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Youth Beat

Take Patience to China

January 29, 1989|LUCY IZON | Izon is a Canadian travel journalist covering youth budget routes.

BEIJING — China is one of the toughest countries for independent budget travelers to handle.

It's not that domestic travel is expensive, it's that getting information and making suitable accommodations and transportation arrangements can be a real challenge when you aren't in a group and don't understand the language or culture.

For example, independent travelers can't make many domestic travel arrangements before they arrive in the country, yet train and plane tickets must be bought at least three days before each journey.

"You can do it," two young British backpackers assured me. They had traveled by rail for three weeks, buying their tickets at train stations.

"But you have to have a lot of patience," they said. "If people don't understand what you want, don't get upset or things just grind to a halt. Instead, wait 10 minutes and calmly try again."

Young travelers can look forward to a new home base in Beijing that should provide inexpensive lodging and be a good place to exchange information about budget travel to other areas of the country. It'll be Beijing's first international youth hostel, and is expected to be open in about a year.

The hostel is in the Lu Song Yuan Hotel at No. 22 Ban Chang Hutong, in the East District of Beijing.

You'll be able to reach it in about 20 minutes by taking trolley No. 104 from the central train station. Get off at Kuangie.

The hostel, operated by the service, will provide lodging for 120 in four rooms, and there will be a restaurant.

The building is being renovated with funds from the International Youth Hostel Federation and will be operated by China Youth Travel Service, one of the three largest international tour companies in China.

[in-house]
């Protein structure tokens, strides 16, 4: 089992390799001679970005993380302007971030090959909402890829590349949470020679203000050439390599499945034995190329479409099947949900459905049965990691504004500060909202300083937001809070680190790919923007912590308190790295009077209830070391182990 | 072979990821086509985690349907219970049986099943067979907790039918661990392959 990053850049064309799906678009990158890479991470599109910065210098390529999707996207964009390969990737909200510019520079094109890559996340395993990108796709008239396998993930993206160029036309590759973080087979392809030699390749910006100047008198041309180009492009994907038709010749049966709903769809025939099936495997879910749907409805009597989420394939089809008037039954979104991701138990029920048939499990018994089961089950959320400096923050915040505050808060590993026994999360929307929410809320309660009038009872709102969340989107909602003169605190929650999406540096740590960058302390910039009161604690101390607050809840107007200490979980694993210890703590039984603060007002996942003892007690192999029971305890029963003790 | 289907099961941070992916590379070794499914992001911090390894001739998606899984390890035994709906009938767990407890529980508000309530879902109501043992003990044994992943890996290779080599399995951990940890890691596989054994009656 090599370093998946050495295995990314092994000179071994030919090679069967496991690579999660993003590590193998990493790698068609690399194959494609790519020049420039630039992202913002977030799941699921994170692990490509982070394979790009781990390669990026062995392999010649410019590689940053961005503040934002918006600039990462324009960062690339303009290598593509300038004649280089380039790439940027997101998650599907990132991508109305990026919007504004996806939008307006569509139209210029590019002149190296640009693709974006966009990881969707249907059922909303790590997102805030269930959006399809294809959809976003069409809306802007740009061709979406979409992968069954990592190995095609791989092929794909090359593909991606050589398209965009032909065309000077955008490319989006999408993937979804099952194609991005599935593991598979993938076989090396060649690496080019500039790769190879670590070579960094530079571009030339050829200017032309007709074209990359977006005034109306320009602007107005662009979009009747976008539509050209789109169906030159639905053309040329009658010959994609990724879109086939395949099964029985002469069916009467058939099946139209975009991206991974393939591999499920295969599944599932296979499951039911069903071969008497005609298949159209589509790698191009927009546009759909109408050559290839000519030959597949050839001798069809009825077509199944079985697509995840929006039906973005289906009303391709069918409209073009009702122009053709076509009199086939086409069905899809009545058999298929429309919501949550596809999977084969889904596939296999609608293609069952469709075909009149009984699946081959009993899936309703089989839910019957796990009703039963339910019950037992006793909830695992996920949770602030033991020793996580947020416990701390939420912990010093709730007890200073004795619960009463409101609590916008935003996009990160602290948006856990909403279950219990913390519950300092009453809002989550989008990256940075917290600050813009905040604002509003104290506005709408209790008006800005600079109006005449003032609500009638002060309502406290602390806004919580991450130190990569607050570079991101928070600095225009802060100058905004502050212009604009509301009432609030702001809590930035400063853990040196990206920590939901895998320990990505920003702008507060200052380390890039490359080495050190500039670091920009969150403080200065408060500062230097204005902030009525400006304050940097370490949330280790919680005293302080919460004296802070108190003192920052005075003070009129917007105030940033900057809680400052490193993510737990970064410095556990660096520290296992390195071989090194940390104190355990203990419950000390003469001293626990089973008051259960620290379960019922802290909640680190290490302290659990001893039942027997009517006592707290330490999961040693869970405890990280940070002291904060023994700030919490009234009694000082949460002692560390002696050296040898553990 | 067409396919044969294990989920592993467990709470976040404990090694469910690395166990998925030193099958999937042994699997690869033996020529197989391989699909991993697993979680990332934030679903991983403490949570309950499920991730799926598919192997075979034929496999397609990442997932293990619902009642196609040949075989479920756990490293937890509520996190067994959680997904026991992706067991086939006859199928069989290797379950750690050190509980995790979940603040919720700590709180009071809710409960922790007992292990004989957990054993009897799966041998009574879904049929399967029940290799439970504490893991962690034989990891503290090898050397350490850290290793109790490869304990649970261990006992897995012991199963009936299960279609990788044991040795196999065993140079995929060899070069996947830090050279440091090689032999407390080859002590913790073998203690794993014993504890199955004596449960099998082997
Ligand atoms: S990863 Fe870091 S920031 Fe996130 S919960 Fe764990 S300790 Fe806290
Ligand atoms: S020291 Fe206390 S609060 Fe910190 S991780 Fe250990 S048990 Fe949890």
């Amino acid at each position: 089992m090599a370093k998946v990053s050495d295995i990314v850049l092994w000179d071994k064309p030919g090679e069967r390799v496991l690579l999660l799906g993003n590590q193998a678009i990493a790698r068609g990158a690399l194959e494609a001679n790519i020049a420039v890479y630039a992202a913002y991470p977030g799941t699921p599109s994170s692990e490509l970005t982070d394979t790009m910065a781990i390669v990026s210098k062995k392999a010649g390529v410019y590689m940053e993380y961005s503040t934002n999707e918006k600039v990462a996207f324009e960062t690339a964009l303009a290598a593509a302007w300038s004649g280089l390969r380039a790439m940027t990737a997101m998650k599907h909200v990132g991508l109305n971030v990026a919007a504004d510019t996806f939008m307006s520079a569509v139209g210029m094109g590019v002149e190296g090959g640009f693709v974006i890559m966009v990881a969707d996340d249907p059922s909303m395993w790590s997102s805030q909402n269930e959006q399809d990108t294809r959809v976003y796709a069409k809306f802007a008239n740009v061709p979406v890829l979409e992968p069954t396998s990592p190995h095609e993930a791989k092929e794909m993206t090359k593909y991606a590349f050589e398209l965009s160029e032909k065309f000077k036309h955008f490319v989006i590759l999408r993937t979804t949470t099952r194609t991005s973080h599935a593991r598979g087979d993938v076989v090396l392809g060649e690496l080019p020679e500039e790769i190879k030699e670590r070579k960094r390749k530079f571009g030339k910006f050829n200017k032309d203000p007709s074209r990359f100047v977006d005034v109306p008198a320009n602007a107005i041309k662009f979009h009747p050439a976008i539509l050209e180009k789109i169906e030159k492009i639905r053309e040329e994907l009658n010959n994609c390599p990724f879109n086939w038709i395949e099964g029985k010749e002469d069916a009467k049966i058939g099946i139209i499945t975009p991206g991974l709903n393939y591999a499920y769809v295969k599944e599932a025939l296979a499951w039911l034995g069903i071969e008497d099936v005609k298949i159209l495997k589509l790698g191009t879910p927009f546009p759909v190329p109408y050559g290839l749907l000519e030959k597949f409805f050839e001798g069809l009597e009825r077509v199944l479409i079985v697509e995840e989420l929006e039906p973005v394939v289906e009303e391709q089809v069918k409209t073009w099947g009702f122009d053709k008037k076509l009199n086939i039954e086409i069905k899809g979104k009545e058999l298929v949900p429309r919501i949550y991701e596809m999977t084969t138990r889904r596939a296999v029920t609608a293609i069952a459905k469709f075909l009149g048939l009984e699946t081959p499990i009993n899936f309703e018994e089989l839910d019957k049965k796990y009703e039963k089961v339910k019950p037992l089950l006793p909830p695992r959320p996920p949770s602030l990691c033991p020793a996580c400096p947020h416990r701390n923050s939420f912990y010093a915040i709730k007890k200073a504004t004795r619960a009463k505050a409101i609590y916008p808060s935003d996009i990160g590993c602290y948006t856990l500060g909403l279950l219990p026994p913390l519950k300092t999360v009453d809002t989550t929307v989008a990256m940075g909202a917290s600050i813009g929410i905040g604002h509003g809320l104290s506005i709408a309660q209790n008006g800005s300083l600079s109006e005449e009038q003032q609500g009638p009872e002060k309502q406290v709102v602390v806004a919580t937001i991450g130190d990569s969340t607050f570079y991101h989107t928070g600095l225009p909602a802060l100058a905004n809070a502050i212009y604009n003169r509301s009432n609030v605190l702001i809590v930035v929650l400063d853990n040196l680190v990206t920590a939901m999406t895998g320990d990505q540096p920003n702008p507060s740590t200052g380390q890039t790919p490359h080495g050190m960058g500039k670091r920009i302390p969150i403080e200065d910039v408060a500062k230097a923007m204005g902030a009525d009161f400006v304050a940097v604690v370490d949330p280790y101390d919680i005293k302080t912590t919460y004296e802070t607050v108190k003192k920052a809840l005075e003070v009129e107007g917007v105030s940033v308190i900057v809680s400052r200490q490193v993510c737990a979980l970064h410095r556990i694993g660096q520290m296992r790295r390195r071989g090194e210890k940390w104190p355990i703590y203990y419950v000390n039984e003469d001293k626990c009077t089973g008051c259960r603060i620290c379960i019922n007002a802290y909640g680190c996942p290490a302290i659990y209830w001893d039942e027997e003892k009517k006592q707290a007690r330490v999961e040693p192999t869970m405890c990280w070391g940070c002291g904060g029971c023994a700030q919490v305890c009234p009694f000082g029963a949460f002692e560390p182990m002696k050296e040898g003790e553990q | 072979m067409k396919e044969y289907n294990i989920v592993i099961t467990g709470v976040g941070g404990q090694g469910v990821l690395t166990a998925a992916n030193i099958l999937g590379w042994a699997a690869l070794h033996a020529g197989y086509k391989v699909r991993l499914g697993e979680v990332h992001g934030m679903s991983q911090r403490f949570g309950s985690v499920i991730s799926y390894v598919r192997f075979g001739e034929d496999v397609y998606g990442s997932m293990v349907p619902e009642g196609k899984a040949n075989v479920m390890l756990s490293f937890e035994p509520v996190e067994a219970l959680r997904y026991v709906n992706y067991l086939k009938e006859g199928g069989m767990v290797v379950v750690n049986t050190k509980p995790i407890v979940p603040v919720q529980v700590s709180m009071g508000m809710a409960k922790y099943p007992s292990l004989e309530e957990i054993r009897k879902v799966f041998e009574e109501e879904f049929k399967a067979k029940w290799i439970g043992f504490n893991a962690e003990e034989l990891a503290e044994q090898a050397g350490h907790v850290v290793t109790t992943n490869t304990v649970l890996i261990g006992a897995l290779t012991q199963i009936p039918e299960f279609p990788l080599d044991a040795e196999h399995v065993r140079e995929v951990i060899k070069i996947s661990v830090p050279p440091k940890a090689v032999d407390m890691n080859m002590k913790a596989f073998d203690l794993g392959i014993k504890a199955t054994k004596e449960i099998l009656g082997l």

It has 43 offices, and arranges many group tours in China for foreign students. It also organizes programs for doctors, nurses and lawyers, and has special programs for groups wanting bike tours, home-stays, language instruction and summer camps for foreign youths.

Because the word youth in the organization's title sometimes is confusing when it works with other groups, the organization is changing its name to just the initials CYTS.

You can check on the status of the Beijing hostel at the CYTS office in Hong Kong, Room 606, Wing On House, 71 Des Voeux Road Central.

In the meantime, your best bet is to arrive in China with a good English-language guidebook.

For independent travelers, one of the best is the 1988 edition of "China--A Travel Survival Kit" by Lonely Planet ($17.95). You can buy English-language Beijing guide-maps at major hotels for five yuan (about $1.35 U.S.).

Bejing's subway system was closed to foreigners until 1980. You can now ride it to some of the city's key sights for less than 10 cents.

A good place to start is centrally located Tian'anmen Square, one of the largest squares in the world.

On the south side of the square you'll find Chairman Mao Memorial Hall, where Mao lies in state and can be viewed by the public most mornings. At the north end of the square you can enter the famous Forbidden City.

The Temple of Heaven, Summer Palace, Ming Tombs and Great Wall at Badaling should all be included during a visit to the Beijing area.

If you start to feel homesick or begin suffering from culture shock, you can head across the square from Mao's Hall and find the year-old Kentucky Fried Chicken restaurant, one of the most popular eating establishments in the city.

Or you can head for the Friendship store in Jianguomenwai Dajie, a five-minute walk from the Jian Guo Men subway stop. This is one of the stores that accepts only foreign-exchange certificates, the special currency foreigners are given when they exchange their money at banks.

The store is in the embassy area and stocks many American products, including groceries.

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